Foods to avoid before colonoscopy procedure

Guidance about what to eat before colonoscopy will be provided before the procedure. Easily digestible foods should be prioritised at least a few days beforehand. For example, white bread, dairy and refined cereals are encouraged as opposed to foods that are harder to break down, such as nuts, whole grains and raw fruit or vegetables.  Solid foods should be avoided on the day before the colonoscopy. Opting for liquid options, such as broths, fruit juices and popsicles are advised. On the day of the surgery, only clear liquids should be consumed to keep hydrated. More specific instructions may be provided depending on your gastroenterologist's preferences and your requirements. 

During the Colonoscopy

During the procedure, in most cases, you will be sedated and asleep. This is to ensure that the procedure is as seamless and pain-free as possible.  You will be required to lie on your left side with the knees tucked into the chest for this assessment. The long-tubular colonoscopy will enter the large intestine through the rectum. As the colonoscope enters the bowel, the operator will direct the camera inside the colon to inspect for any abnormalities.

How Long Does A Colonoscopy Take?

Typically the procedure itself will only take roughly 20-30 minutes.

After the colonoscopy

After the procedure, you may be required to stay on-site as the sedatives wear off. Initially, you may begin to feel some discomfort, cramping and bloating in the abdomen.  As you regain consciousness, the doctor will briefly go over the colonoscopy's findings and whether further investigations are required. A follow-up with your doctor may be scheduled to interpret the results. Most people will recover quickly and be able to return home on the day of the procedure. However, there may be some residual discomfort and grogginess. Consequently, it may be more convenient and safer to arrange a ride home through family, friends or a taxi.  Does a Colonoscopy Hurt?  Generally, it's uncommon to experience noticeable pain after colonoscopy assessments. The colon does not have pain receptors and consequently will unlikely experience pain afterwards (even after removing polyps and biopsies). Air may be used to inflate the colon during the procedure, so there may be some temporary discomfort and bloating.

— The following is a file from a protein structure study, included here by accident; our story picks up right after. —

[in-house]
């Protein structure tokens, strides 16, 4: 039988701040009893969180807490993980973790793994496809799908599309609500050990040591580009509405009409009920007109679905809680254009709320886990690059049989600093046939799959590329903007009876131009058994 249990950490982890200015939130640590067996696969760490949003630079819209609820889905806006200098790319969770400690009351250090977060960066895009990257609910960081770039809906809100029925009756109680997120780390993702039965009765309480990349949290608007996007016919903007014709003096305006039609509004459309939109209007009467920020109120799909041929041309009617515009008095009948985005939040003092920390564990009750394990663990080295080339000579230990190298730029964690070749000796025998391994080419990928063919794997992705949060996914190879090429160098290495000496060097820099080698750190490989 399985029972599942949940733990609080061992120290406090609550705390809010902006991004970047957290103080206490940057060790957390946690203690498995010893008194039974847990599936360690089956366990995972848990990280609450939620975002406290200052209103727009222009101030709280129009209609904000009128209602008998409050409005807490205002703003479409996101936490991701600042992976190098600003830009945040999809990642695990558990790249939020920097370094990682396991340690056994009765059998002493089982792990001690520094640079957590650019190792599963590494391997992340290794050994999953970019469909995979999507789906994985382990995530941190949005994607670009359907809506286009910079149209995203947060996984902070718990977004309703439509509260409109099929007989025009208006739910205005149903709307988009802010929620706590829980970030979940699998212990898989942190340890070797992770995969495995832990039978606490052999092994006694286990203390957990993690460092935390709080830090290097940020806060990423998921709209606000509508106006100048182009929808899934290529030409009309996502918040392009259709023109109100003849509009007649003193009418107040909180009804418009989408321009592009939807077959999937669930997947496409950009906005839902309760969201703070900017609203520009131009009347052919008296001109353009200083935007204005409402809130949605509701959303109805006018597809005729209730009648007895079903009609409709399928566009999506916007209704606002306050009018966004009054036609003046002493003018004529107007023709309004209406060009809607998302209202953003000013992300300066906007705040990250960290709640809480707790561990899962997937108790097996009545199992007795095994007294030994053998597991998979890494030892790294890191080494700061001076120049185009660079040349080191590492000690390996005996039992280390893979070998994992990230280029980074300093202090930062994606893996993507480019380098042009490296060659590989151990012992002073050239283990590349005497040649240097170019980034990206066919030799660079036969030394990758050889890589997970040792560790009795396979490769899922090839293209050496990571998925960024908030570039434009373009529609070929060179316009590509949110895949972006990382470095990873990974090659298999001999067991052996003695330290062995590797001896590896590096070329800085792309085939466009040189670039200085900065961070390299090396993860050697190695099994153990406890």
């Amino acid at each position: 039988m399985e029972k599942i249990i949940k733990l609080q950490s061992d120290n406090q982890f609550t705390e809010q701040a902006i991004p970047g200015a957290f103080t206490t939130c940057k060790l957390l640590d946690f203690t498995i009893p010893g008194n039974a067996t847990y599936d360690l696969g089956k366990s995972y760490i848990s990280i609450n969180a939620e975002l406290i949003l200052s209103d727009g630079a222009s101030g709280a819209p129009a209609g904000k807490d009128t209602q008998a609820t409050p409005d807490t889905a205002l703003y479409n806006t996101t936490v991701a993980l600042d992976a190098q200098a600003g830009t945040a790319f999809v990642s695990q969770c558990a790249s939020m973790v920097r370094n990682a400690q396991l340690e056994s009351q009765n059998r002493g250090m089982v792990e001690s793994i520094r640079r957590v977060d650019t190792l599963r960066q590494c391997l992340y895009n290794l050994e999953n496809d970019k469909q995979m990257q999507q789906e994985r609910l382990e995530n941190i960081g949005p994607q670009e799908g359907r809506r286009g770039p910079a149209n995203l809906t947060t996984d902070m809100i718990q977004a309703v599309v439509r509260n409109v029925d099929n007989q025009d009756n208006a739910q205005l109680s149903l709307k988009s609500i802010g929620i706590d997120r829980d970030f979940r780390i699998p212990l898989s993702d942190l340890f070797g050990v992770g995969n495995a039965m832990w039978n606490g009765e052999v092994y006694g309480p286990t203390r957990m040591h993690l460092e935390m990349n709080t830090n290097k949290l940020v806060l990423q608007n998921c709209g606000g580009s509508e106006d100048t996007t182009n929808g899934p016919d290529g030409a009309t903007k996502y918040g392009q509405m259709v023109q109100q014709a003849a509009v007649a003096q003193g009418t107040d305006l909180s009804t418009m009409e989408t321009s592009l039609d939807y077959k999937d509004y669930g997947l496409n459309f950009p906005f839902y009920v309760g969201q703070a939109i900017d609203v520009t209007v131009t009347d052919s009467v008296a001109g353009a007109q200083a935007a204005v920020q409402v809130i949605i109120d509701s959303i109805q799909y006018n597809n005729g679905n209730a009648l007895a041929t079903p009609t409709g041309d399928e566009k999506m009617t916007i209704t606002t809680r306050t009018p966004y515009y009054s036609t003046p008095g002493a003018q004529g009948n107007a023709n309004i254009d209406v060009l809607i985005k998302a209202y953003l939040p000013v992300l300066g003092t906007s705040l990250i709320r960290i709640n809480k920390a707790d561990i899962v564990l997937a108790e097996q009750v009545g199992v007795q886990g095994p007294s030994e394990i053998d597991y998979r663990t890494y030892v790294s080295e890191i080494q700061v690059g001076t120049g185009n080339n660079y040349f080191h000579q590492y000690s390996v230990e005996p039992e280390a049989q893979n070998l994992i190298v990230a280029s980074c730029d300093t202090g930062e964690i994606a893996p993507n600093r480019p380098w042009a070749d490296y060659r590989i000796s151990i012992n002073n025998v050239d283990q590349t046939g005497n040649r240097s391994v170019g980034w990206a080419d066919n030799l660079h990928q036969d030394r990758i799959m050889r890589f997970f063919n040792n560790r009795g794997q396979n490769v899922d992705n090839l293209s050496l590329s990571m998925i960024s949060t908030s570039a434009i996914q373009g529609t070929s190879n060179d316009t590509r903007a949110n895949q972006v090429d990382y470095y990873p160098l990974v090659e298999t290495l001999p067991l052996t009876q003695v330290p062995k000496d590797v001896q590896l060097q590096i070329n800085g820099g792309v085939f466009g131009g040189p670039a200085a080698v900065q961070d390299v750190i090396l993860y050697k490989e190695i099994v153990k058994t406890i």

Colonoscopy Risks

Colonoscopies are generally well tolerated and safe procedures. However, there are some risks associated with this procedure and should only be performed when necessary. Examples of these risks include:
    • Diverticulitis - inflammation and/or infection of the colon
    • Perforation and internal bleeding
    • Adverse reaction to the anaesthetic and/or sedatives 
    • Infections, such as E.Coli 
    • Dehydration during the preparation phase due to dietary changes. 
    • Abdominal pain